Tips for Saving $ on a New Bike

The N+ 1 Equation

The most expensive part of endurance racing is usually purchasing the bike! It doesn’t have to break the bank. With proper planning, a new or better bike can be easier to attain than you think. Have a look at a few ways to make this purchase less of a hit than it has to be…

Off-Season Shopping

I’m a big fan of supporting my local bikeshop (LBS). Contacting the owner during the Winter (or even Fall) and asking what they have on clearance in your size is a good place to start. Stop in and let them size you up for a bike if you aren’t sure of your size.

That bike you want now could be a whole lot cheaper in the winter! The hardest part, believe me, is to wait when you get the urge to upgrade.

I’ve had success researching and phoning other bike shops. I ended up driving 3 hours in the winter to score a new 2015 S-Works World Cup mountain bike. It was almost 2017 and this top of the line ride was nearly 50% off.

Get to know a Pro, a Rep, an Employee, or Brand Ambassador

If you can find one of the world’s luckiest people in your size – they usually upgrade their rigs every 1-3 years. Networking during group rides and races or joining a local triathlon/cycling club are good ways to find these guys. Ask around… the coaches are usually weaved into the local network and can point you in the right direction.

Shop employees (with their sweet staff discounts) are also known to ride the good stuff and turn over their bikes regularly. Getting first crack at a high-end ride when it comes time for them to upgrade can save big bucks. It’s all in who you know!

Build your own

What’s the worst that can happen? You learn a little more about bikes… That’s what happened with me! I got carried away and built a 14lb Road Racing rocket that would sell for at least $7,500 and only spent $4,300 (more than most want to spend but you get the point!). I’ve also bought a ‘left for dead’ 2009 cyclocross frame which I currently race after I fixed it up with newer parts. Your contact at your LBS can help you source the parts and if you’re part of a local racing or training team – you can usually get a 10-25% discount on parts. Ordering from the UK or ebay is sometimes cheaper, but you’ll likely have to pay Duty costs and I’d rather have the support of the LBS if something like a bottom bracket or headset did not fit.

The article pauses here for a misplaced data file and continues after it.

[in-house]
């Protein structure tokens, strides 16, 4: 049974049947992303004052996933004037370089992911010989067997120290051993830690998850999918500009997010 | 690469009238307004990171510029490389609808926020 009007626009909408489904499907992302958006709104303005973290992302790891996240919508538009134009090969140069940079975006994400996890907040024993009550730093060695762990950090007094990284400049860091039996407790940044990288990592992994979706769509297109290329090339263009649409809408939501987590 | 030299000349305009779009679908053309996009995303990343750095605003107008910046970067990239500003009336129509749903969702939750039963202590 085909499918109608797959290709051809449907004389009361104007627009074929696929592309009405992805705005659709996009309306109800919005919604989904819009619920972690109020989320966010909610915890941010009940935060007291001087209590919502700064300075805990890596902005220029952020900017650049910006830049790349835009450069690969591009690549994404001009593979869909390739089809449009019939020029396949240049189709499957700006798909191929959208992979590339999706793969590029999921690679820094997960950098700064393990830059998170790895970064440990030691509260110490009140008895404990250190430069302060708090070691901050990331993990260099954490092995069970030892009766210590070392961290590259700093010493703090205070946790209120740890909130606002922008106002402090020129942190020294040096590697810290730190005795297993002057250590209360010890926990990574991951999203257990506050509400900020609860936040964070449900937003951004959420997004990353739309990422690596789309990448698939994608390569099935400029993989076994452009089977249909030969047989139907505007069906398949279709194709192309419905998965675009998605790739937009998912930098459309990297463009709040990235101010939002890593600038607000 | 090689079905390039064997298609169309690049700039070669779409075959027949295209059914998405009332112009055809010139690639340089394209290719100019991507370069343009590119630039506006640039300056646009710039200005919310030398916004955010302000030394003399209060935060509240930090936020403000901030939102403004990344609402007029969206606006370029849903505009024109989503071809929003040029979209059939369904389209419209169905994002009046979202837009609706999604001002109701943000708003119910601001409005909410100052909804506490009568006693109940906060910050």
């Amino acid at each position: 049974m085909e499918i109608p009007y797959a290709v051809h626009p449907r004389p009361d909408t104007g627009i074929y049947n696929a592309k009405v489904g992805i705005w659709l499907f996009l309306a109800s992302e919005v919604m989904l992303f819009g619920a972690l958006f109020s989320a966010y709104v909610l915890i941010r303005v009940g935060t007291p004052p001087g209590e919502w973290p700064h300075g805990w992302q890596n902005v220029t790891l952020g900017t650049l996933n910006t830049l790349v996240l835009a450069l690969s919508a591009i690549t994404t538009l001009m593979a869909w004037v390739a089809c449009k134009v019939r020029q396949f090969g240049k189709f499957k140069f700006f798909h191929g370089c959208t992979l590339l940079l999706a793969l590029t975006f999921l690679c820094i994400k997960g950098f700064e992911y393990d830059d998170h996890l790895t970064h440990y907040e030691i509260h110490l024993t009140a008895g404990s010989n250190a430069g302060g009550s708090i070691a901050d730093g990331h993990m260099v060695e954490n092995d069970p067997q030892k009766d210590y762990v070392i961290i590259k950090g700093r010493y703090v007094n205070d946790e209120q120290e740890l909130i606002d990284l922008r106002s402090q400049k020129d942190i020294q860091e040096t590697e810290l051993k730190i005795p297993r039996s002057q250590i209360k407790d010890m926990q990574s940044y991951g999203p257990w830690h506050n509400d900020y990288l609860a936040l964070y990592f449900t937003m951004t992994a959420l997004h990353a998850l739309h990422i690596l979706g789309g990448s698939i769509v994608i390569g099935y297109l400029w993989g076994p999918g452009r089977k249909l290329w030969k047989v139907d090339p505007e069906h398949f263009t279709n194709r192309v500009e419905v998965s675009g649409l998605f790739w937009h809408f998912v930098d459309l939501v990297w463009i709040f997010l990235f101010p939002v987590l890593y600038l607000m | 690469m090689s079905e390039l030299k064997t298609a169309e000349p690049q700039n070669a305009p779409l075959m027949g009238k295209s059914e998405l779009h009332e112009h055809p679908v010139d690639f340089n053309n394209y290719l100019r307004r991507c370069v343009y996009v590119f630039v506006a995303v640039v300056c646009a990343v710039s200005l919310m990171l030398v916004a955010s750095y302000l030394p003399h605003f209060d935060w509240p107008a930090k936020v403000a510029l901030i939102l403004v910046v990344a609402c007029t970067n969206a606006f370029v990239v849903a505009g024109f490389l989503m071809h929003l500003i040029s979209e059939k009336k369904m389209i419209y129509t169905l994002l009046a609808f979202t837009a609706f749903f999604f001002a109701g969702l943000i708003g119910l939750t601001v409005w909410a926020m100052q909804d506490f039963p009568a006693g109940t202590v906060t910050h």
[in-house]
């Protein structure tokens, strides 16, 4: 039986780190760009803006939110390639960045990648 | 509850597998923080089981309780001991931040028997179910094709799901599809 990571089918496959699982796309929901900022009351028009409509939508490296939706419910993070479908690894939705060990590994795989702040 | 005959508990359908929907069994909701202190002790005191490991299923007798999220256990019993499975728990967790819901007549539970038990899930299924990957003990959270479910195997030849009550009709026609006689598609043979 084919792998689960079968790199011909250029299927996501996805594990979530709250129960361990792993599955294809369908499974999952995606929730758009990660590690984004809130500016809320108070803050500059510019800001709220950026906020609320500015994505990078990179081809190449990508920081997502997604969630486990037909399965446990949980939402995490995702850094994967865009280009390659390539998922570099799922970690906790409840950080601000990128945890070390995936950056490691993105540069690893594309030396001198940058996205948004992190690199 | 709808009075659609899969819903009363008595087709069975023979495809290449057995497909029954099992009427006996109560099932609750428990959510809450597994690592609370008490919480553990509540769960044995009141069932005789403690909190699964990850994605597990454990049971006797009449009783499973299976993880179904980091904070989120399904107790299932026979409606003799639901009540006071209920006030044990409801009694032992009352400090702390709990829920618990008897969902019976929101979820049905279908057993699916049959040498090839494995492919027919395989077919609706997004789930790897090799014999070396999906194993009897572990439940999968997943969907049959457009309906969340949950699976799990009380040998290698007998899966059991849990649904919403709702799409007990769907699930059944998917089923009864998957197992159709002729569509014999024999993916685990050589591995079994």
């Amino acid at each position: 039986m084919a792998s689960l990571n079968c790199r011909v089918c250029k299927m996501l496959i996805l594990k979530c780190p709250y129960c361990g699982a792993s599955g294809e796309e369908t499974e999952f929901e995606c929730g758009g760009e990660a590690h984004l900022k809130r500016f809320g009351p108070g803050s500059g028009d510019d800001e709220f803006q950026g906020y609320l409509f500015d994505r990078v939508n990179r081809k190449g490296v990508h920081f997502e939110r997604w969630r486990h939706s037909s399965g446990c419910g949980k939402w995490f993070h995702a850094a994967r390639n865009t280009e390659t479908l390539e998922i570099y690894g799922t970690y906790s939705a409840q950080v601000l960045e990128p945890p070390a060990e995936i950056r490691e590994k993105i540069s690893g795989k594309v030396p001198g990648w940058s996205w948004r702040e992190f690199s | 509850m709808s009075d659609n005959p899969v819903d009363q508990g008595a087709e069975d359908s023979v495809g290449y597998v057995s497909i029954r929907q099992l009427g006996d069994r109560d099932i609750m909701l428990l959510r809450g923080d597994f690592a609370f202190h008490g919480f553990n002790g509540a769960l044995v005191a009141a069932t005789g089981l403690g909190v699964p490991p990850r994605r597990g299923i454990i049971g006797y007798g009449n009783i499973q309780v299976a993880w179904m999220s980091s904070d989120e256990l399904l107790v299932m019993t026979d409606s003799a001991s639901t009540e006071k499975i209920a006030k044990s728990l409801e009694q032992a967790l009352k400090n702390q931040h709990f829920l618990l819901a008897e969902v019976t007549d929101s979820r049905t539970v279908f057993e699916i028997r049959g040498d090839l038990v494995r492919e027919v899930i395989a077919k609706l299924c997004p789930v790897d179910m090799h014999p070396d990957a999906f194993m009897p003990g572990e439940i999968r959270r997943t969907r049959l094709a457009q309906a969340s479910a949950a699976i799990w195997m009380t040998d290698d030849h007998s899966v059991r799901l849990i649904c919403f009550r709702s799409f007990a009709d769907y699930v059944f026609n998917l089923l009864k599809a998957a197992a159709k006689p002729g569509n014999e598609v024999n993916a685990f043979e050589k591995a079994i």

Older doesn’t mean slower! If you find an older bike with a 10 speed drivetrain – they are much cheaper to replace than the standard 11 of 12 speed models. Seeing the potential in a bike then challenging yourself to build it up can be a fun project. Just make sure the bike frame is in tact which a LBS mechanic can verify. Learning small things like how to adjust your gears or install brakes and cables will save money down the road.

And if you bite off more than you can chew as many of us do with projects, the winter is a great time to walk your project into your LBS. The mechanics usually have the time in winter show you how it’s done or finish the job for you. Most shops have a Beer Jar which shows your appreciation for their time if they don’t charge. Sure there’s youtube and the Big Blue Book of Bicycle Repair (which I love) – but nothing replaces a trained mechanic on your own bike!

The Clothes-hanger

There are gem bikes out there which the optimistic owners buy – having all the good intentions in the world to ride. Whether it’s life or injuries – these folks are not using their bikes and trying to sell them. Keeping an eye out for them can save a few dollars as these bikes could be barely ridden at a discounted price.

If you buy a used bike – always verify ID and a receipt (with Serial #) which legit sellers will have. They can contact their bike shop for a copy of the receipt if they don’t have it on them. A seller should be somewhat knowledgeable about the details of their bike including the year, size, specs, where the bike was purchased etc. I’d never respond to an ad for a “Tri Bike for $2000,” as opposed to a “2014 Cervelo P3 with upgraded Dura Ace Crank”. I’ve even heard of ‘a friend’ who went as far as creeping someone’s Strava to find the bike in the seller’s Gear, and how many km’s it has listed to verify the seller’s Clothes Hanger story.

Don’t be afraid to walk away if you even suspect it’s stolen. It’s also a good idea to browse local social media “Stolen Bike” groups, and check with local law-enforcement. Good practice can also mean bringing a friend when buying used for your buddy’s bike knowledge and presence.

SUPPORT YOUR LBS and RIDE-ON – I would love to hear about your best purchase in the comments!!!

 

Xterra Quebec
Dan Seibel is an Avid Cyclist, Age-Group Triathlete, and F2C Ambassador who splits his training and living between Canmore and Calgary, Alberta, Canada